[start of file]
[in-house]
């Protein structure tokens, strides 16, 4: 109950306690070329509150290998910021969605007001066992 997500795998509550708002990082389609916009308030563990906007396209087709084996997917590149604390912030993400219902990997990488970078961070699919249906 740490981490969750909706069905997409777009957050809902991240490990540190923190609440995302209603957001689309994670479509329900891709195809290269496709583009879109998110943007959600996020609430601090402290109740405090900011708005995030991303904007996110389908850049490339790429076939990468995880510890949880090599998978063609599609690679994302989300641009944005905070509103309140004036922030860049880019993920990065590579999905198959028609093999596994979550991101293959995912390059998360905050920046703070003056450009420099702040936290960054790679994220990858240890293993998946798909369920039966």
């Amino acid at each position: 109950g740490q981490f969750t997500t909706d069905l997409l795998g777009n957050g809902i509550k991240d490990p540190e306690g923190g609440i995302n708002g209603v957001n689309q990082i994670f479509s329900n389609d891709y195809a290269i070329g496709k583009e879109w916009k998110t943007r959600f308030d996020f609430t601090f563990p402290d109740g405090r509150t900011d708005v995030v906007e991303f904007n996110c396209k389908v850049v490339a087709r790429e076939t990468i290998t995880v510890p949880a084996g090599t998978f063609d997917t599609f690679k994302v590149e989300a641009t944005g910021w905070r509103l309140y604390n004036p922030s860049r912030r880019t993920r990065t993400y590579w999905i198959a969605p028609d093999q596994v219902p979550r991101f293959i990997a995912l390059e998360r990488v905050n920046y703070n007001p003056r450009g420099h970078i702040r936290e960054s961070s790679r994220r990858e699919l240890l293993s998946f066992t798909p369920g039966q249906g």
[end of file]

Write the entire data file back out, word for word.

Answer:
[in-house]
């Protein structure tokens, strides 16, 4: 109950306690070329509150290998910021969605007001066992 997500795998509550708002990082389609916009308030563990906007396209087709084996997917590149604390912030993400219902990997990488970078961070699919249906 740490981490969750909706069905997409777009957050809902991240490990540190923190609440995302209603957001689309994670479509329900891709195809290269496709583009879109998110943007959600996020609430601090402290109740405090900011708005995030991303904007996110389908850049490339790429076939990468995880510890949880090599998978063609599609690679994302989300641009944005905070509103309140004036922030860049880019993920990065590579999905198959028609093999596994979550991101293959995912390059998360905050920046703070003056450009420099702040936290960054790679994220990858240890293993998946798909369920039966």
């Amino acid at each position: 109950g740490q981490f969750t997500t909706d069905l997409l795998g777009n957050g809902i509550k991240d490990p540190e306690g923190g609440i995302n708002g209603v957001n689309q990082i994670f479509s329900n389609d891709y195809a290269i070329g496709k583009e879109w916009k998110t943007r959600f308030d996020f609430t601090f563990p402290d109740g405090r509150t900011d708005v995030v906007e991303f904007n996110c396209k389908v850049v490339a087709r790429e076939t990468i290998t995880v510890p949880a084996g090599t998978f063609d997917t599609f690679k994302v590149e989300a641009t944005g910021w905070r509103l309140y604390n004036p922030s860049r912030r880019t993920r990065t993400y590579w999905i198959a969605p028609d093999q596994v219902p979550r991101f293959i990997a995912l390059e998360r990488v905050n920046y703070n007001p003056r450009g420099h970078i702040r936290e960054s961070s790679r994220r990858e699919l240890l293993s998946f066992t798909p369920g039966q249906g």